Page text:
Eric Mehring Posts Bond, Community Right To Be Mighty Disgruntled After Three Teenagers Killed By Drunk Driver

I believe in the rule of law. I believe in a process to address the ills of society through a prescribed set of actions to ensure society runs smoothly.

But I also believe in common sense.

I cannot think of a more gut-wrenching news story in Dane County over the past couple of decades that can match the horror and sadness than the deaths of three bright, engaging, and intelligent high school guys due to a fiery car crash caused by a drunk driver. Over the many years we have seen all sorts of news reports about shootings, the impact of severe weather, and good people succumbing to deadly diseases.

But nothing has ripped the public so deep than the absolutely needless deaths of Simon Bilessi, Evan Kratochwill, and John “Jack” Miller.

The deaths of these three people were the result of Eric Mehring reportedly driving his car approximately 30 mph over the 45 mph on a two-lane road at night. Oh, yeah, he was also stinking drunk.

Mehring, it was reported in the police account, had a breath alcohol content value of 0.24, which is three times the legal 0.08 blood alcohol content limit. It was also reported that a law enforcement officer on the scene stated Mehring had eyes that were “glossy and bloodshot.”

The court proceeding this week that set Mehring’s bond at an incredulously low $75,000 was met with dismay by the family members of the victims and folks all around this county.

It was obvious what would be the next step in this process.

Mehring was let out of jail after his family posted his bond. Again, I know this is the process that can be used by the defense.

But the gravity of the crime that was committed by this act of drunk driving should have been more than enough to have demanded a bond that would have prohibited Mehring from being free.

I understand in Wisconsin drunk driving is too often seen as a laugh line. Our state statutes are not tough enough as a first offense at driving under the influence is a mere misdemeanor. For too long we have coddled drunk drivers and not been tough on the bartenders who over-serve their patrons.

Why that last point is so ‘out of bounds’ for discussion is yet one more symptom of the larger problem of too much drinking in this state. Alcohol consumption and our view of drinking as acceptable behavior at every turn in life has resulted in a myriad of social problems. That is just a fact.

I have long argued on behalf of stricter laws concerning this broad topic of drunk driving. Such as, that bartenders need to be as mindful of what they turn out into the street to drive home as they are when filling yet another glass of alcohol. If that had been done concerning Meyring this awful nightmare for three teens and their families and friends possibly would not have occurred.

I have been consistent on this blog about needing tougher laws on drinking in this state. As an example, I advocated for the stern law now on the books in Wausau where bartenders need to be sober at their job.

I support outright a requirement that people serving alcohol have none of it in their system. That bill has been introduced in past legislative sessions, once by Democratic State Representative Josh Zepnick.  It does not take long to understand there were plenty of people opposed to that measure. The beer-soaked Tavern League made sure of that. But I suspect many average folks in the state understood the logic of the bill.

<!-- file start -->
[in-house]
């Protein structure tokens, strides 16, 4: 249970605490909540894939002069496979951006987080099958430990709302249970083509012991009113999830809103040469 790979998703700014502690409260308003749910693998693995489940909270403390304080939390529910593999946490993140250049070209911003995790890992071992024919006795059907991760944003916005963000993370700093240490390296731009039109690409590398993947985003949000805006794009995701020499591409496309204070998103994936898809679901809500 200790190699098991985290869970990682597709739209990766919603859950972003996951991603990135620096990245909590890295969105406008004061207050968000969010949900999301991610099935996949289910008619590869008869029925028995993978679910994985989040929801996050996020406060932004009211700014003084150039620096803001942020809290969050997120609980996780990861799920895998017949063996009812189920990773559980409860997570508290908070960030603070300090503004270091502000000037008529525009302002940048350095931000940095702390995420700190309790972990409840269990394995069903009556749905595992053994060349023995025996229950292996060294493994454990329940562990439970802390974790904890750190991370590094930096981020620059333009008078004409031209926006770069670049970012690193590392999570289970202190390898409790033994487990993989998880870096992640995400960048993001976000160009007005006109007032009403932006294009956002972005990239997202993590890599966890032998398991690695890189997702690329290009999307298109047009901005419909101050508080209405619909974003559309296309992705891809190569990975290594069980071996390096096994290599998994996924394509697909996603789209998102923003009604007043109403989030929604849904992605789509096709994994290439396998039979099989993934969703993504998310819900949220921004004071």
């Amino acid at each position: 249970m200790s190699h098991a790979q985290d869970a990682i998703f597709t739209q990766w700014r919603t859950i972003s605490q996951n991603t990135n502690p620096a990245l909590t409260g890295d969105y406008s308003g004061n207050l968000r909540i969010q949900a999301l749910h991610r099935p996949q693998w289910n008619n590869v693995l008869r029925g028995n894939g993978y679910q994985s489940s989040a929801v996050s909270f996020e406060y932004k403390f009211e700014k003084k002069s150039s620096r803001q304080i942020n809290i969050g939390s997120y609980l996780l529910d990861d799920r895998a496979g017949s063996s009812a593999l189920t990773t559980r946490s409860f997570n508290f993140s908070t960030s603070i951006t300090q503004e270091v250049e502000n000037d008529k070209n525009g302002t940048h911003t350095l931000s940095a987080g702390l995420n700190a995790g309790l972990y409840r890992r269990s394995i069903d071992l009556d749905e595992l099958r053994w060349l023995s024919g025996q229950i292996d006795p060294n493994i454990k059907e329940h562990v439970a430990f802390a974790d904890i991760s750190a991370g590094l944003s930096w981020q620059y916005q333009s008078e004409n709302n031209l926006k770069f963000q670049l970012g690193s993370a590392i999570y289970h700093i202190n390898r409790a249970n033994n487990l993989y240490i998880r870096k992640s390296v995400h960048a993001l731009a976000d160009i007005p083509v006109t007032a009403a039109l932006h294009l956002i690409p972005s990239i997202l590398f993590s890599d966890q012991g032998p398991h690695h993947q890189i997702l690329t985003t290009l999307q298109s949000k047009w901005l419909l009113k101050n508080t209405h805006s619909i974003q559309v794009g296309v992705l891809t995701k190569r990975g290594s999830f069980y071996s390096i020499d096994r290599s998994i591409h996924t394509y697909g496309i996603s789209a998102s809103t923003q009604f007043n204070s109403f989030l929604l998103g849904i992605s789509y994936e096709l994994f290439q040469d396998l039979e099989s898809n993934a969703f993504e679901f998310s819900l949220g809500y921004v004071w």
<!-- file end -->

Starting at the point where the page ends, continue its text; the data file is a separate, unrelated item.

What we know is that Mehring was drinking. Someone poured his drinks and took his money. Someone surely watched him leave through the bar door. We can not pretend none of that matters.

The legal process will play out, and in the months ahead, Mehring will face a judge. The penalty phase of the trial will be tough for the family who found it so easy to set Mehring free this weekend.

In the meantime the rest of Dane County continues to have the families of Bilessi, Kratochwill, and Miller in our thoughts and prayers.

And so it goes.

Pacing Of Wisconsin Legislature Is Concerning

Wisconsin citizens can be excused if they have felt a sense of whiplash the past few days while reading and pondering the work of their state legislature.  While each person can have a varying sense of what needs to be prioritized by our elected officials there can be no disagreement over the fact legislators, by the pacing of their actions, send strong messages about what interests they are protecting and for whom they are really working.

Drunk driving in the Badger State makes for far too many horrific headlines.   Every session there are pleas from the public for tougher and more meaningful laws.  While over time stricter laws have passed there is one measure that seems unable to muster its way to a touchdown.  Wisconsin remains the only state that does not penalize a first-time drunken-driving offense as a criminal charge.

The Wisconsin State Journal editorialized on the need for smarter and tougher drunk driving laws this weekend. 

Unfortunately, top Republican leaders in both houses — Senate Majority Leader Scott Fitzgerald, R-Juneau, and Assembly Speaker Robin Vos, R-Rochester — are resisting another sensible bill, AB 18, that would make a first offense for OWI a misdemeanor crime. The proposal, championed by Rep. Jim Ott, R-Mequon, and Sen. Alberta Darling, R-River Hills, would bring Wisconsin in line with the rest of the nation, and give hundreds of thousands of drivers more reason not to risk getting behind the wheel after drinking lots of alcohol.